A new wrinkle in drug therapy already being used to treat motion sickness, high blood pressure and angina pectoris pain has been tested at UCLA with apparent success in treating the effects of menopause.
The method uses stick-on patches to introduce into the body a drug that was being administered in pills or some other form. Called a "transdermal" application, the patch procedure may help the patient avoid some of the side effects brought on by conventional therapy.
In the case of motion sickness, a drug called scopolaomine is now available in stick-on form to prevent seasickness; the drug clonidine is being used for blood pressure therapy, and a staple of pharmacology, nitroglycerin, is used in its familiar role as the drug of choice for angina.
Now, however, the stick-on patch--whose development was greeted initially in some consumer circles more as a novelty than anything else--is being advocated by UCLA scientists as a way to infuse doses of replacement estrogen into postmenopausal women. A report of the new research findings--focusing on 23 women on whom the estrogen patches were tested--is being published today in the New England Journal of Medicine.
And though the stick-on patch is not yet ready to be sold to the public, independent experts not involved in its development say the research has "the potential of being a real breakthrough." That was the careful assessment of Dr. Jacob Brody, dean of the University of Illinois School of Public Health and a former associate director of the National Institute of Aging.
Alternative to Daily Pills
In the new method, instead of pills taken daily--with the risk of possible uterine cancer, liver damage, high blood pressure and other complications, including nausea and vomiting--women might stick patches of a hormone called estradiol on their bellies twice a week, allowing the drug to be absorbed through the skin directly into their bloodstreams.
So far, the stick-on method seems to have few, if any, of the disadvantages of estrogen replacement pills and the same therapeutic benefits--which come in the form of avoidance of the bone deterioration of osteoporosis, vaginal atrophy and hot flashes.
If the estrogen patch proves in larger tests to work as it has up until now, the new method may avoid most, if not all, of the serious side effects that have kept estrogen replacement therapy highly controversial since it was first used more than 20 years ago.
And for Alza Corp. and Ciba-Geigy Corp., the two drug companies with a cooperative stake in the new product, the so far-favorable test results keep alive the dream of vast commercial success in a market whose size will burgeon between now and the year 2010 as the Baby Boom generation cycles through the population and women probably retain their 7.5-year longevity advantage over men.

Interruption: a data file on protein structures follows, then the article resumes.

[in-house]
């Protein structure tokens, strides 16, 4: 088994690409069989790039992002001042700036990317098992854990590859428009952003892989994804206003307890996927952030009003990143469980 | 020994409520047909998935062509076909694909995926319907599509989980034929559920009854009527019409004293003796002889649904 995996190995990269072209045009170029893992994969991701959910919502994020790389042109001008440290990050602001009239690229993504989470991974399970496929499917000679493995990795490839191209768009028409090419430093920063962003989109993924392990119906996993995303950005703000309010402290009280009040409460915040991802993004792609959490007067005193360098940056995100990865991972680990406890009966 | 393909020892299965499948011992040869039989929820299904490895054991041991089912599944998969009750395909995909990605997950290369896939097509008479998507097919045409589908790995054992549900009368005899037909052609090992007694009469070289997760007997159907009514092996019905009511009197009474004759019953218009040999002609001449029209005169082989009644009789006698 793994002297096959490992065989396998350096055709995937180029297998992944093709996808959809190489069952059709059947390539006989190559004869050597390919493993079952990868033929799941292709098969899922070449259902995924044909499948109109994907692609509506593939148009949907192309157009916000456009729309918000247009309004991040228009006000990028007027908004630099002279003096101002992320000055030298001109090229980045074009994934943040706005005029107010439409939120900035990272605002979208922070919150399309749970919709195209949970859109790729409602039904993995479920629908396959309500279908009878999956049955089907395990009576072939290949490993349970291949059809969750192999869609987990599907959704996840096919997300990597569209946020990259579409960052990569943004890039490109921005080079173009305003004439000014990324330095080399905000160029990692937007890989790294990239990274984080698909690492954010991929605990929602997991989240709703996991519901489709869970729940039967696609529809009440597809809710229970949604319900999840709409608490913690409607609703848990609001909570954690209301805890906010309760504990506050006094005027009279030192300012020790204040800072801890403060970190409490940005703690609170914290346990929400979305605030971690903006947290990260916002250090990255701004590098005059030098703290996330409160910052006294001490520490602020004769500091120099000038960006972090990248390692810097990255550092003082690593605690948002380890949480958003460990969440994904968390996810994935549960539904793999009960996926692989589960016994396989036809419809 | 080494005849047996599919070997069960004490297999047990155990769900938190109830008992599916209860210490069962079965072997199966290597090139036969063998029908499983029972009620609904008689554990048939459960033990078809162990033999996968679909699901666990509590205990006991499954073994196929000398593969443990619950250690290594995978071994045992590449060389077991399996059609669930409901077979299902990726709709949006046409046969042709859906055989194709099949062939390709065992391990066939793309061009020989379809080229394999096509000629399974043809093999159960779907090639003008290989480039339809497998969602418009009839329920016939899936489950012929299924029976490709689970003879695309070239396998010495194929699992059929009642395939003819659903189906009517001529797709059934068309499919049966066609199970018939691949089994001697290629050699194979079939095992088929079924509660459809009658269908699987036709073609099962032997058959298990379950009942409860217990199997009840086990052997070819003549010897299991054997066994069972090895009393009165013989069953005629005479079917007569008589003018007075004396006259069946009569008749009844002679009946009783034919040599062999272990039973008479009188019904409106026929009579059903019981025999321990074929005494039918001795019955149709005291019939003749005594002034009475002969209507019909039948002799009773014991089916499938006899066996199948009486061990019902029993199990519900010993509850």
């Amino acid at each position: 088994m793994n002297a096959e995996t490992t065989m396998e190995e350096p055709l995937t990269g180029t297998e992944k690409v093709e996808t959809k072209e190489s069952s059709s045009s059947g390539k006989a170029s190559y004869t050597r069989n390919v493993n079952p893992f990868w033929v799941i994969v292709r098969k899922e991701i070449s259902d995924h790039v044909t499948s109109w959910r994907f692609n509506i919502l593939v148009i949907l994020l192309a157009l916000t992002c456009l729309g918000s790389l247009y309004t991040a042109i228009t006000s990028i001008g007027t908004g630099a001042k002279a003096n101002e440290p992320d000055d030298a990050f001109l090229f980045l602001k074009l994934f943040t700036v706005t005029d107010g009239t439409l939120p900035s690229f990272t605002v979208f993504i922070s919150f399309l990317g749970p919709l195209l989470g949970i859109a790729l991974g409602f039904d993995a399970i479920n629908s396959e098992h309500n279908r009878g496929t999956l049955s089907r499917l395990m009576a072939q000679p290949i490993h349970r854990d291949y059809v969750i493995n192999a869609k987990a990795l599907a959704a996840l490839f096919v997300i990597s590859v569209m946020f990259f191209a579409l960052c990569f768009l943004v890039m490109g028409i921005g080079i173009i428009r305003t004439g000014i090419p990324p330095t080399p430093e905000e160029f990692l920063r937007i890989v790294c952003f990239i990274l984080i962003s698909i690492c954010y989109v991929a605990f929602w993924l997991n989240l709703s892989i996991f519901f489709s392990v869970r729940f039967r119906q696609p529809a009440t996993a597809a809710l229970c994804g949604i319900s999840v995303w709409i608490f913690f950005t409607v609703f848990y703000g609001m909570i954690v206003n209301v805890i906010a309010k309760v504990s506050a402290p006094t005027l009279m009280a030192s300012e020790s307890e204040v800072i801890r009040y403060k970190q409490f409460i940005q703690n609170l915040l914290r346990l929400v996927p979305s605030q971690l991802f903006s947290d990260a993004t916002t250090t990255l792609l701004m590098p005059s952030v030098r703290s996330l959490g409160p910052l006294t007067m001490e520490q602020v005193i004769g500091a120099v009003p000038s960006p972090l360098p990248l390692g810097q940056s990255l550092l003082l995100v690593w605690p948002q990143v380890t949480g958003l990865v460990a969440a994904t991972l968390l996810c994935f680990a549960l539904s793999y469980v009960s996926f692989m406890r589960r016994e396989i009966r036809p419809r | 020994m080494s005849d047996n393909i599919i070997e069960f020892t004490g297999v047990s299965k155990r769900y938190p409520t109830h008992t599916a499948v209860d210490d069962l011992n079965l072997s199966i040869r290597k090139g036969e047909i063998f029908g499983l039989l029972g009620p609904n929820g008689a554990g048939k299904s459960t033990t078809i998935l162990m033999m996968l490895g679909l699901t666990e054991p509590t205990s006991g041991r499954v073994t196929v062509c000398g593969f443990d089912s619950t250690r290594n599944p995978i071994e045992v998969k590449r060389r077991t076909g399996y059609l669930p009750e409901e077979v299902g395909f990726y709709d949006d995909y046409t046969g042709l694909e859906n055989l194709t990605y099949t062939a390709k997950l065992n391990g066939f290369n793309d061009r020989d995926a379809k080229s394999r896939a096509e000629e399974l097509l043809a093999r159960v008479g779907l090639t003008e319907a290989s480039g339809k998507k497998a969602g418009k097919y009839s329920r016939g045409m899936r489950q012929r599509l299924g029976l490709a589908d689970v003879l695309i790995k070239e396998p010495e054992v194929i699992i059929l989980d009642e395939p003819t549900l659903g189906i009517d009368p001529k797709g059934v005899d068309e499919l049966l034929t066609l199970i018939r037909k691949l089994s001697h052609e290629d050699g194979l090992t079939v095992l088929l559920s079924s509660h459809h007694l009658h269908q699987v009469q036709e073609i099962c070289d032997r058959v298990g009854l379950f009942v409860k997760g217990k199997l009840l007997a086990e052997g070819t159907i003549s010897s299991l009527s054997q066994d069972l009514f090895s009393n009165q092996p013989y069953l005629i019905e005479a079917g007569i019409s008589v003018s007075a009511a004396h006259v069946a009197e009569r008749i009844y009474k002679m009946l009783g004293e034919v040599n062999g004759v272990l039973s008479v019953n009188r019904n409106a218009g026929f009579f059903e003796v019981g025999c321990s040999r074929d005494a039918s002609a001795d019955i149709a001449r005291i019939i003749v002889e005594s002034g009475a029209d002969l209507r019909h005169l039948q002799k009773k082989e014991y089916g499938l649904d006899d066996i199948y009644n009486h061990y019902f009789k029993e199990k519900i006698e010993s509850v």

In Final Testing Phase
The Alza-Ciba product, which has been given the brand name Estraderm, is in the final phases of pre-market testing, and its makers believe that it could be approved for sale by the U.S. Food and Drug Administration as early as within a year from now.
The UCLA research report follows publication in another journal last August of a preliminary study of Estraderm conducted by the two drug companies themselves.
A side effect-free estrogen replacement therapy could have broad appeal in a market which FDA and U.S. Census Bureau figures indicate may grow exponentially from only about 4 million to 5 million of 40 million postmenopausal women using estrogen now.
Census projections indicate that, by the year 2000, there will be nearly 55 million women over 44--the age range in which menopause becomes commonplace, and, by 2010, there will be more than 65 million in the age bracket.
Until now, the market has been dominated by Premarin, a so-called conjugated estrogen product that has done better than any other pill in treating menopause but about which enough questions about short-term and long-term side effects have been raised to keep it from becoming anything approaching universally used.
The newly published UCLA research was done by a team in Westwood and at Veterans Administration hospitals in Los Angeles and in St. Louis. The project was headed by Dr. Howard Judd of UCLA, one of the nation's half dozen most prominent experts on the phenomenon of menopause.